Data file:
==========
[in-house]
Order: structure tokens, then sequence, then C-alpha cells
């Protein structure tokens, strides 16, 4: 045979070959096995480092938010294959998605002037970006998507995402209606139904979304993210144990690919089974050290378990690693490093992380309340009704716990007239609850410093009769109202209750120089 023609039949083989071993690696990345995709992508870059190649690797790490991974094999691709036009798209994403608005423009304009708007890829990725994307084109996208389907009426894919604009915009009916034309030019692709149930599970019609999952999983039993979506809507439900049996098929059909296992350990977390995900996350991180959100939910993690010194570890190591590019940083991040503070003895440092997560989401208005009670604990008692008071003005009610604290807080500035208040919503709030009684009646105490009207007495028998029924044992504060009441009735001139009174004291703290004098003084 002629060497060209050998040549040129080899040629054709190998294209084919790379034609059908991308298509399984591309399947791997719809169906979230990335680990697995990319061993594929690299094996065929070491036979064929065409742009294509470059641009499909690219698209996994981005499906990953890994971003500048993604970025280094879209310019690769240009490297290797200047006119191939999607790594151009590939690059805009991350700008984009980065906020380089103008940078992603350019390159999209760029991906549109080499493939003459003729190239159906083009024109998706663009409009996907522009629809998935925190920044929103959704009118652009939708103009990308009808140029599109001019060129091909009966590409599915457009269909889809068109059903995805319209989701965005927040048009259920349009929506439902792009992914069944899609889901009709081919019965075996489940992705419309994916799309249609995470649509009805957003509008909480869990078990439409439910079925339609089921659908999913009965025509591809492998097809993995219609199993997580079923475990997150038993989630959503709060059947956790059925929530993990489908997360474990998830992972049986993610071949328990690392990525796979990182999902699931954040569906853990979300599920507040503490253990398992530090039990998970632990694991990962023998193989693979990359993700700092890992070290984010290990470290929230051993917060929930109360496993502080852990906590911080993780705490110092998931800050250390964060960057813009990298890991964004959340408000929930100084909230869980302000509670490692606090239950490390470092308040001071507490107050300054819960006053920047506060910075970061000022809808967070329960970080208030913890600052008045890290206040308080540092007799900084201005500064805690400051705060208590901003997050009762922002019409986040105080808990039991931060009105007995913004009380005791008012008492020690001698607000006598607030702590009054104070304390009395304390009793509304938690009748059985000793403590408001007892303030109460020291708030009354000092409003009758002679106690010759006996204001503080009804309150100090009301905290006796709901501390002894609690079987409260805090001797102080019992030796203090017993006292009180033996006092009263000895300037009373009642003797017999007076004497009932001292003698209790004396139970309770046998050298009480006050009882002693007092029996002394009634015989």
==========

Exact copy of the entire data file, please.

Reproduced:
[in-house]
Order: structure tokens, then sequence, then C-alpha cells
């Protein structure tokens, strides 16, 4: 045979070959096995480092938010294959998605002037970006998507995402209606139904979304993210144990690919089974050290378990690693490093992380309340009704716990007239609850410093009769109202209750120089 023609039949083989071993690696990345995709992508870059190649690797790490991974094999691709036009798209994403608005423009304009708007890829990725994307084109996208389907009426894919604009915009009916034309030019692709149930599970019609999952999983039993979506809507439900049996098929059909296992350990977390995900996350991180959100939910993690010194570890190591590019940083991040503070003895440092997560989401208005009670604990008692008071003005009610604290807080500035208040919503709030009684009646105490009207007495028998029924044992504060009441009735001139009174004291703290004098003084 002629060497060209050998040549040129080899040629054709190998294209084919790379034609059908991308298509399984591309399947791997719809169906979230990335680990697995990319061993594929690299094996065929070491036979064929065409742009294509470059641009499909690219698209996994981005499906990953890994971003500048993604970025280094879209310019690769240009490297290797200047006119191939999607790594151009590939690059805009991350700008984009980065906020380089103008940078992603350019390159999209760029991906549109080499493939003459003729190239159906083009024109998706663009409009996907522009629809998935925190920044929103959704009118652009939708103009990308009808140029599109001019060129091909009966590409599915457009269909889809068109059903995805319209989701965005927040048009259920349009929506439902792009992914069944899609889901009709081919019965075996489940992705419309994916799309249609995470649509009805957003509008909480869990078990439409439910079925339609089921659908999913009965025509591809492998097809993995219609199993997580079923475990997150038993989630959503709060059947956790059925929530993990489908997360474990998830992972049986993610071949328990690392990525796979990182999902699931954040569906853990979300599920507040503490253990398992530090039990998970632990694991990962023998193989693979990359993700700092890992070290984010290990470290929230051993917060929930109360496993502080852990906590911080993780705490110092998931800050250390964060960057813009990298890991964004959340408000929930100084909230869980302000509670490692606090239950490390470092308040001071507490107050300054819960006053920047506060910075970061000022809808967070329960970080208030913890600052008045890290206040308080540092007799900084201005500064805690400051705060208590901003997050009762922002019409986040105080808990039991931060009105007995913004009380005791008012008492020690001698607000006598607030702590009054104070304390009395304390009793509304938690009748059985000793403590408001007892303030109460020291708030009354000092409003009758002679106690010759006996204001503080009804309150100090009301905290006796709901501390002894609690079987409260805090001797102080019992030796203090017993006292009180033996006092009263000895300037009373009642003797017999007076004497009932001292003698209790004396139970309770046998050298009480006050009882002693007092029996002394009634015989």